Set nets off the mouth of the Kenai are one of the main means of controlling how many sockeye salmon escape into the river, and the record escapement this year is way over state goals.

As of this writing, the escapement is near 2.4 million – about twice the maximum goal – and still rising.

The exact consequences of this are impossible to say. Scientists aren’t much better at predicting the future than any of the rest of us no matter what kind of math they employ.

Nature is subject to too many variables. But the consensus of scientific opinion, supported by data from other fisheries, is that this high escapement is likely to reduce the “return per spawner” number for the 2021 run.

So years in the future, instead of the UCI getting back three adult sockeye for every one that spawned, there might only be two adults or one or maybe even less than one indicating the river has truly “over-escaped,”as it is said.

The previous record escapement was 2.03 million in 1989. It produced a return of 2.2 adults per spawner. The river has never produced a return of less than 1.22, according to the latest state escapement review done in 2020, and so no one really knows where the point of biological over-escapement – which pushes the return below one-to-one – vexists. 

That 1.22 return followed an escapement of more than 1.2 million sockeye in 2012. But the record return in 1989 produced a return per spawner of 2.20.

Commercial fishermen fantasize about the nearly 12 adults per spawner returns that were seen off escapements of 750,000 to 800,000 in 1982 and 1983.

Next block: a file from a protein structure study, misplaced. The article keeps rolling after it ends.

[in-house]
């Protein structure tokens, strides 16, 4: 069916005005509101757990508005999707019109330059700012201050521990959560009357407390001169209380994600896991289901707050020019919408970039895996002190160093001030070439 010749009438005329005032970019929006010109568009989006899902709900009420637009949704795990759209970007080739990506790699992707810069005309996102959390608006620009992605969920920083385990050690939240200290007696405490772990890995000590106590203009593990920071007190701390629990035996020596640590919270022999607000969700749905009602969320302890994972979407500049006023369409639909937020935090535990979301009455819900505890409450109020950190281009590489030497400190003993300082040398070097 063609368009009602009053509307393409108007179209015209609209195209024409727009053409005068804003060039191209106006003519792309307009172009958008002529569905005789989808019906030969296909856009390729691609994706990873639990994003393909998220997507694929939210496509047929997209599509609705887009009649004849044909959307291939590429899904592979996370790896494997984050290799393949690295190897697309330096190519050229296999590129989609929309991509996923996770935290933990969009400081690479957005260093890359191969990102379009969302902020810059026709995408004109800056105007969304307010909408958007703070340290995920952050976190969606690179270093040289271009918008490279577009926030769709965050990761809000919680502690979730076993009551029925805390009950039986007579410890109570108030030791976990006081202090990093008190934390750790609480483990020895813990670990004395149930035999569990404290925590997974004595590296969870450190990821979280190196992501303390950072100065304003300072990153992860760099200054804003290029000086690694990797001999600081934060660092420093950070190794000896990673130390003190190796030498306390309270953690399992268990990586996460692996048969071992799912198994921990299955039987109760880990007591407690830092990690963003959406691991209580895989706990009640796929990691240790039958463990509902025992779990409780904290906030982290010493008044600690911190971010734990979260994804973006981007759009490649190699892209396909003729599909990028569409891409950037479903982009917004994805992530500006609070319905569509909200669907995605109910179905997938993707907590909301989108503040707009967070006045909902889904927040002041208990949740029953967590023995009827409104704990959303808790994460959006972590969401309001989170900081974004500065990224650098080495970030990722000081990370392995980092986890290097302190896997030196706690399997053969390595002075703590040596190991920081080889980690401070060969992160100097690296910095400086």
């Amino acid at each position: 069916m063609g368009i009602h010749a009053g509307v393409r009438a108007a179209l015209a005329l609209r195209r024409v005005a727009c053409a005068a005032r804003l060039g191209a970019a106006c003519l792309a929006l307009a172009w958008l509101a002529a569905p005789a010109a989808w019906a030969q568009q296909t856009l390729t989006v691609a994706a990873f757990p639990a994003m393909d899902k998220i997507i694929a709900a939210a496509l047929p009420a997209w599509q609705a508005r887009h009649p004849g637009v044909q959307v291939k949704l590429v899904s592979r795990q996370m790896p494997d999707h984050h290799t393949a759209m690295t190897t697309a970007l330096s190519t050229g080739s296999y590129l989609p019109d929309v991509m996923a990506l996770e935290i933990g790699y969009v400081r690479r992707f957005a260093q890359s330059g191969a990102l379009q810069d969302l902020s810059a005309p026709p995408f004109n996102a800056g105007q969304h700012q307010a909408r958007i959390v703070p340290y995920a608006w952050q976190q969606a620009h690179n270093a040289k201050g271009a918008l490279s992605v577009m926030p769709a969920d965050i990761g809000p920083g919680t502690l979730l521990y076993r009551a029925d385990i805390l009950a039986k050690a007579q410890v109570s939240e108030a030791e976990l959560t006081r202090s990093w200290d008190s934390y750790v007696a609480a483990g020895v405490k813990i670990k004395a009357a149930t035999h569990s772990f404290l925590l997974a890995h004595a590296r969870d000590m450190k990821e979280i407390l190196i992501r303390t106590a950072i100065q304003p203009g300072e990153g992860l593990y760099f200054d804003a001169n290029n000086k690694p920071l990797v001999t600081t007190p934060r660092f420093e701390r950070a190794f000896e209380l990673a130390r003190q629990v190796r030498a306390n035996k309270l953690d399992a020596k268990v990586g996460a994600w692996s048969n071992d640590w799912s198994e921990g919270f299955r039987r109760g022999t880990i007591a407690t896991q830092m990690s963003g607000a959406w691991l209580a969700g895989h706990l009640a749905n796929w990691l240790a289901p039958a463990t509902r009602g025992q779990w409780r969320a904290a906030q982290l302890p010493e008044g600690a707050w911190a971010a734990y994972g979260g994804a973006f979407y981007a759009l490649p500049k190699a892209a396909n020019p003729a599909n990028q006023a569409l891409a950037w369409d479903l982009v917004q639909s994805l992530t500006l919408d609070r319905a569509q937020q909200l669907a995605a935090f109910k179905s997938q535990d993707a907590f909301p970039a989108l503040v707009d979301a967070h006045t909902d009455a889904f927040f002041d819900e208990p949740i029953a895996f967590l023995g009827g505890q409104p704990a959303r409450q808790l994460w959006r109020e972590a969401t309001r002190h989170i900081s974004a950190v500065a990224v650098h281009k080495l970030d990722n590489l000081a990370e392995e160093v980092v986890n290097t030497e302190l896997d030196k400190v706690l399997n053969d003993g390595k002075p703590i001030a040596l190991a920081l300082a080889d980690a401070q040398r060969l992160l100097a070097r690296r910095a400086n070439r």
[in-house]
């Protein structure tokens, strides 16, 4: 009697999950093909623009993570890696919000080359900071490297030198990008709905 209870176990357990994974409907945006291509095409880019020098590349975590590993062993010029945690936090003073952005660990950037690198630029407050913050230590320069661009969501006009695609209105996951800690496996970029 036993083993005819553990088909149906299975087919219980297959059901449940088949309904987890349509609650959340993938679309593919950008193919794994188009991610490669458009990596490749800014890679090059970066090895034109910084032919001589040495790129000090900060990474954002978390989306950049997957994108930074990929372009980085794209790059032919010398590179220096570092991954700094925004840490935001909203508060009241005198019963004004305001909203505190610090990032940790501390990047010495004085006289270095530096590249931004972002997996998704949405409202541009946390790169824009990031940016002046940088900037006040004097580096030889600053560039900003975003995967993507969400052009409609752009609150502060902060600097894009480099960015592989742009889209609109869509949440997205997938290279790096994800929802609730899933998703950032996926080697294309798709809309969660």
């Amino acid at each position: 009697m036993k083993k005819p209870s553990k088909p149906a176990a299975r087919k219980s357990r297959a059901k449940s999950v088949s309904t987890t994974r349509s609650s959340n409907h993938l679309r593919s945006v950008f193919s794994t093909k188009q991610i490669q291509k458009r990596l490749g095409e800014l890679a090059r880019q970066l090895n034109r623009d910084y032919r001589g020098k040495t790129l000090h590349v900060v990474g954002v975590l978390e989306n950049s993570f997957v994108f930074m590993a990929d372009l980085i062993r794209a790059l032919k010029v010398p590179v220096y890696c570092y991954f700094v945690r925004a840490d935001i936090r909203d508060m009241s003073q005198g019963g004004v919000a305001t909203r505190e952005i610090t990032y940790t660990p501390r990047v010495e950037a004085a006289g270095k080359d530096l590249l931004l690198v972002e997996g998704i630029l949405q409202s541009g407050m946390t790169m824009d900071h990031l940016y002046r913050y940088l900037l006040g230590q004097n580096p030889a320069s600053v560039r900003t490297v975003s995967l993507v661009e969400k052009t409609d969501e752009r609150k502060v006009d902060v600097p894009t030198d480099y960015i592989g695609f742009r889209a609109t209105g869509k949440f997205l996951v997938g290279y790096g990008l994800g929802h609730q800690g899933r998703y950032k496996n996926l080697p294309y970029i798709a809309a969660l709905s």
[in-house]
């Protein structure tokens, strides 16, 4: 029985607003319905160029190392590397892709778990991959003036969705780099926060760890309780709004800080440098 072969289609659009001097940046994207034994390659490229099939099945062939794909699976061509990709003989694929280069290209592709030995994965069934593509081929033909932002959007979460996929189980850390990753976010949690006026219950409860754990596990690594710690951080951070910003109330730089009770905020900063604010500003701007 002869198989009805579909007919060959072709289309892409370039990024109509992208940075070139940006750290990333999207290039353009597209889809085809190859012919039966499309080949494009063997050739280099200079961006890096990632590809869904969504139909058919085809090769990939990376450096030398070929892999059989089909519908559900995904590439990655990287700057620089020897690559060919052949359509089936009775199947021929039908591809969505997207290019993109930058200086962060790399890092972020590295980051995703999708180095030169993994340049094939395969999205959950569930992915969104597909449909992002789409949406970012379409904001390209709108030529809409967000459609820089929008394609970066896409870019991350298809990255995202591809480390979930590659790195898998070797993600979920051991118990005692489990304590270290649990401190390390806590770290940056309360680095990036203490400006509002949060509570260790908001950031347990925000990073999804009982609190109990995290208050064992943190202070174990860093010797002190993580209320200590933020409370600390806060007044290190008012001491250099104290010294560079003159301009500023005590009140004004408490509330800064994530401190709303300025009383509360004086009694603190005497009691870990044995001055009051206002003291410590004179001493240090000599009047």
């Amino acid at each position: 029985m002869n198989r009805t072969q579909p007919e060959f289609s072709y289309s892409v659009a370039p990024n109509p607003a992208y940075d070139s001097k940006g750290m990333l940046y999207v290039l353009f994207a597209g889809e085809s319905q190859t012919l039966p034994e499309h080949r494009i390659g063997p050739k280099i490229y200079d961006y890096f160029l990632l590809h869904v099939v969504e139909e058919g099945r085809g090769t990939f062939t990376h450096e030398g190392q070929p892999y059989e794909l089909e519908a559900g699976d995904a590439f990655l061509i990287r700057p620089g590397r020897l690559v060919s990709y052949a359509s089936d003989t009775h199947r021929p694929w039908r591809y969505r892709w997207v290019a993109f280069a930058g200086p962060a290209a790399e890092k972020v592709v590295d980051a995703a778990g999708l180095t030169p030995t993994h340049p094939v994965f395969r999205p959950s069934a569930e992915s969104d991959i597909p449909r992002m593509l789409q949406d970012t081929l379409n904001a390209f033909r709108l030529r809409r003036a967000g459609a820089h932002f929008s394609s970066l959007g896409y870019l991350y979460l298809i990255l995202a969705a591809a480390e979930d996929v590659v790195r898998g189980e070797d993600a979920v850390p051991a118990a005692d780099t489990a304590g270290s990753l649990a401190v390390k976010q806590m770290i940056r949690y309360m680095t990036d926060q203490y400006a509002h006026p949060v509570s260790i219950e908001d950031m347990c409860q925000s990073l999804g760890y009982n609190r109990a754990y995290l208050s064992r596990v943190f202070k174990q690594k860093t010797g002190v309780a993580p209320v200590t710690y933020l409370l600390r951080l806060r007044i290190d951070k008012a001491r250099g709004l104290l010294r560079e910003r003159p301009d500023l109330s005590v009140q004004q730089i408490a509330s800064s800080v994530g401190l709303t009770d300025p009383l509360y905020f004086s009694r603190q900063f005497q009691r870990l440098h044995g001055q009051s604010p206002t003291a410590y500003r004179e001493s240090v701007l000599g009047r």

But returns in that range haven’t always produced at such levels. The 1990 return of 794,000 produced only 1.90 adults for every spawner; the 1993 return of 920,000 only 1.69.

Needless to say, returns per spawner are highly variable because nature is full of variables. A 1987 escapement of more than 2 million produced a return of 5.15 adults per spawner and a “yield” of 8.3 million sockeye.

Farming the sea

Yield is the standard by which farmers measure success and the Inlet’s commercial fishermen like this yardstick. Fishery biologists manage for “maximum sustained yield” (MSY). To do so, they  crunch decades of data in an effort to arrive at numbers indicating the highest probability of the maximum return per spawner.

Where the situation gets complicated is when the MSYs for sockeye and Chinook conflict.. The minimum MSY for Kenai kings is now 15,000 “large king salmon – fish over 34 inches in length.

The size is an arbitrary one. Some spawning kings are smaller than 34 inches, but the sonar used to count fish in the river can’t reliably differentiate between sockeyes and Chinook under 34 inches.

Thus the spawner standard is unique to the Kenai. The escapement goals for the rivers in the state’s Pandhandle are calculated to include “include large spawners of approximate legal retention size, 28 inches total length,” according to Fish and Game.